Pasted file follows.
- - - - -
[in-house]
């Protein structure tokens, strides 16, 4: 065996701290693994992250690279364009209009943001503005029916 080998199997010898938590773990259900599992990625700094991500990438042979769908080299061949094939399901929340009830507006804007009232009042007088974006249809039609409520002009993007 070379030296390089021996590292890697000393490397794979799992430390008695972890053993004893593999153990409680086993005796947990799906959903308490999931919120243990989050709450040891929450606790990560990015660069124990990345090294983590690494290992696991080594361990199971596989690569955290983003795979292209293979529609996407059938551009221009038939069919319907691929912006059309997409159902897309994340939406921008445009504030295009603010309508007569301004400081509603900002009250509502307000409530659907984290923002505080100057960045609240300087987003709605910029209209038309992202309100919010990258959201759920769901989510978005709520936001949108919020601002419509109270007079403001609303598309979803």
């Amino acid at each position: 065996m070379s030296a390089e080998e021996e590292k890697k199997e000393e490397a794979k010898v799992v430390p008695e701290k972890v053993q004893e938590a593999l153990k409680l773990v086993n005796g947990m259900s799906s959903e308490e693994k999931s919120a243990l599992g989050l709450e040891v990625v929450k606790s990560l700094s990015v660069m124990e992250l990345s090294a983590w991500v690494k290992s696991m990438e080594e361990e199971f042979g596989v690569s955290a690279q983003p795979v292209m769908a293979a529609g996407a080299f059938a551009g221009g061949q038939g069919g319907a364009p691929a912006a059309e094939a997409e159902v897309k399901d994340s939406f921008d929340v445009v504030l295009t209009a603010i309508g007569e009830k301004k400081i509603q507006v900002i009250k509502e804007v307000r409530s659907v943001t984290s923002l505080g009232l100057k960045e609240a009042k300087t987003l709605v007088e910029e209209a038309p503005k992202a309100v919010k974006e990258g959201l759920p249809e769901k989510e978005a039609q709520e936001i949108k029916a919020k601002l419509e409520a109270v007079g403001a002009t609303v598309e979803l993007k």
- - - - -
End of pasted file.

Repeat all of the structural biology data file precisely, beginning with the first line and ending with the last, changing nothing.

[in-house]
């Protein structure tokens, strides 16, 4: 065996701290693994992250690279364009209009943001503005029916 080998199997010898938590773990259900599992990625700094991500990438042979769908080299061949094939399901929340009830507006804007009232009042007088974006249809039609409520002009993007 070379030296390089021996590292890697000393490397794979799992430390008695972890053993004893593999153990409680086993005796947990799906959903308490999931919120243990989050709450040891929450606790990560990015660069124990990345090294983590690494290992696991080594361990199971596989690569955290983003795979292209293979529609996407059938551009221009038939069919319907691929912006059309997409159902897309994340939406921008445009504030295009603010309508007569301004400081509603900002009250509502307000409530659907984290923002505080100057960045609240300087987003709605910029209209038309992202309100919010990258959201759920769901989510978005709520936001949108919020601002419509109270007079403001609303598309979803």
């Amino acid at each position: 065996m070379s030296a390089e080998e021996e590292k890697k199997e000393e490397a794979k010898v799992v430390p008695e701290k972890v053993q004893e938590a593999l153990k409680l773990v086993n005796g947990m259900s799906s959903e308490e693994k999931s919120a243990l599992g989050l709450e040891v990625v929450k606790s990560l700094s990015v660069m124990e992250l990345s090294a983590w991500v690494k290992s696991m990438e080594e361990e199971f042979g596989v690569s955290a690279q983003p795979v292209m769908a293979a529609g996407a080299f059938a551009g221009g061949q038939g069919g319907a364009p691929a912006a059309e094939a997409e159902v897309k399901d994340s939406f921008d929340v445009v504030l295009t209009a603010i309508g007569e009830k301004k400081i509603q507006v900002i009250k509502e804007v307000r409530s659907v943001t984290s923002l505080g009232l100057k960045e609240a009042k300087t987003l709605v007088e910029e209209a038309p503005k992202a309100v919010k974006e990258g959201l759920p249809e769901k989510e978005a039609q709520e936001i949108k029916a919020k601002l419509e409520a109270v007079g403001a002009t609303v598309e979803l993007k």